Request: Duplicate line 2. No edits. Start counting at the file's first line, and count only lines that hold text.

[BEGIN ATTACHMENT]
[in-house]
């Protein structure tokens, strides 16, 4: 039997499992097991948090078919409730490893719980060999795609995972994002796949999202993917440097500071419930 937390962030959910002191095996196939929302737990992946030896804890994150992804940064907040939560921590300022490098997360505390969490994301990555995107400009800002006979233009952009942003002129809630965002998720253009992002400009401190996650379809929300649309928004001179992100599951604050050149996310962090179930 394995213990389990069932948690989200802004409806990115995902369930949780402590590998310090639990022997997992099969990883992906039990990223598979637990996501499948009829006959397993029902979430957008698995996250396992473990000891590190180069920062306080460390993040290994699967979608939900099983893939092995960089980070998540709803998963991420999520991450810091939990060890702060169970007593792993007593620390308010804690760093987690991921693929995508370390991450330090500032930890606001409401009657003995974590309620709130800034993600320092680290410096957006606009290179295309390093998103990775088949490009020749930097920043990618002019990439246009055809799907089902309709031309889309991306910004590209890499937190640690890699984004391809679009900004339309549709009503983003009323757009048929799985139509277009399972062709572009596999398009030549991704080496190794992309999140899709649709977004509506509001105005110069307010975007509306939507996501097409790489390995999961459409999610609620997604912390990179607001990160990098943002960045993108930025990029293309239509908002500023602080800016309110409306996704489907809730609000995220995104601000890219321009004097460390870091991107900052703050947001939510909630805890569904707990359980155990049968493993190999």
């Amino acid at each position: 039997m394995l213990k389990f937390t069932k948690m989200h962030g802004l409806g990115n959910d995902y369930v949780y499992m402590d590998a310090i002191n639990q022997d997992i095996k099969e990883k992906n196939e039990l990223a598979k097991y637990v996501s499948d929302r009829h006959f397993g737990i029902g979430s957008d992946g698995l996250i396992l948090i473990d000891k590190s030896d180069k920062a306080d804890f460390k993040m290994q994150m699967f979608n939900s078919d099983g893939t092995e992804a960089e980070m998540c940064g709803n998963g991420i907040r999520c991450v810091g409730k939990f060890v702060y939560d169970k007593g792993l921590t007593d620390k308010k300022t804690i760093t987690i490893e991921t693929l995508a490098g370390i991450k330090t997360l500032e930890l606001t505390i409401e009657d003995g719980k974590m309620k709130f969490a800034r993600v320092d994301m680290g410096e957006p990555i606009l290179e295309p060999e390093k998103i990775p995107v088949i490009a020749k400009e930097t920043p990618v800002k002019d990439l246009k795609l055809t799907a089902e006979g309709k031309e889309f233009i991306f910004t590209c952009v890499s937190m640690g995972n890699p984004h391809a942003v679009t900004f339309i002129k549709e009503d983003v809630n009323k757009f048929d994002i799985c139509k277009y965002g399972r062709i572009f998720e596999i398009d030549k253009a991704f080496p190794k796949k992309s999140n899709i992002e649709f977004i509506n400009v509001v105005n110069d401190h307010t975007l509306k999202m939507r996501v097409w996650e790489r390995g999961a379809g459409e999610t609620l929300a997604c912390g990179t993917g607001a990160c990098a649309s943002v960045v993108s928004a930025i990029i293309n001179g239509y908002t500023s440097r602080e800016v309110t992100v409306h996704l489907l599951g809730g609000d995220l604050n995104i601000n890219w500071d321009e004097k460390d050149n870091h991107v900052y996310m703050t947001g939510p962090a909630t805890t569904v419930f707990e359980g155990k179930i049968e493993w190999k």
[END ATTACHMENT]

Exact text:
């Protein structure tokens, strides 16, 4: 039997499992097991948090078919409730490893719980060999795609995972994002796949999202993917440097500071419930 937390962030959910002191095996196939929302737990992946030896804890994150992804940064907040939560921590300022490098997360505390969490994301990555995107400009800002006979233009952009942003002129809630965002998720253009992002400009401190996650379809929300649309928004001179992100599951604050050149996310962090179930 394995213990389990069932948690989200802004409806990115995902369930949780402590590998310090639990022997997992099969990883992906039990990223598979637990996501499948009829006959397993029902979430957008698995996250396992473990000891590190180069920062306080460390993040290994699967979608939900099983893939092995960089980070998540709803998963991420999520991450810091939990060890702060169970007593792993007593620390308010804690760093987690991921693929995508370390991450330090500032930890606001409401009657003995974590309620709130800034993600320092680290410096957006606009290179295309390093998103990775088949490009020749930097920043990618002019990439246009055809799907089902309709031309889309991306910004590209890499937190640690890699984004391809679009900004339309549709009503983003009323757009048929799985139509277009399972062709572009596999398009030549991704080496190794992309999140899709649709977004509506509001105005110069307010975007509306939507996501097409790489390995999961459409999610609620997604912390990179607001990160990098943002960045993108930025990029293309239509908002500023602080800016309110409306996704489907809730609000995220995104601000890219321009004097460390870091991107900052703050947001939510909630805890569904707990359980155990049968493993190999």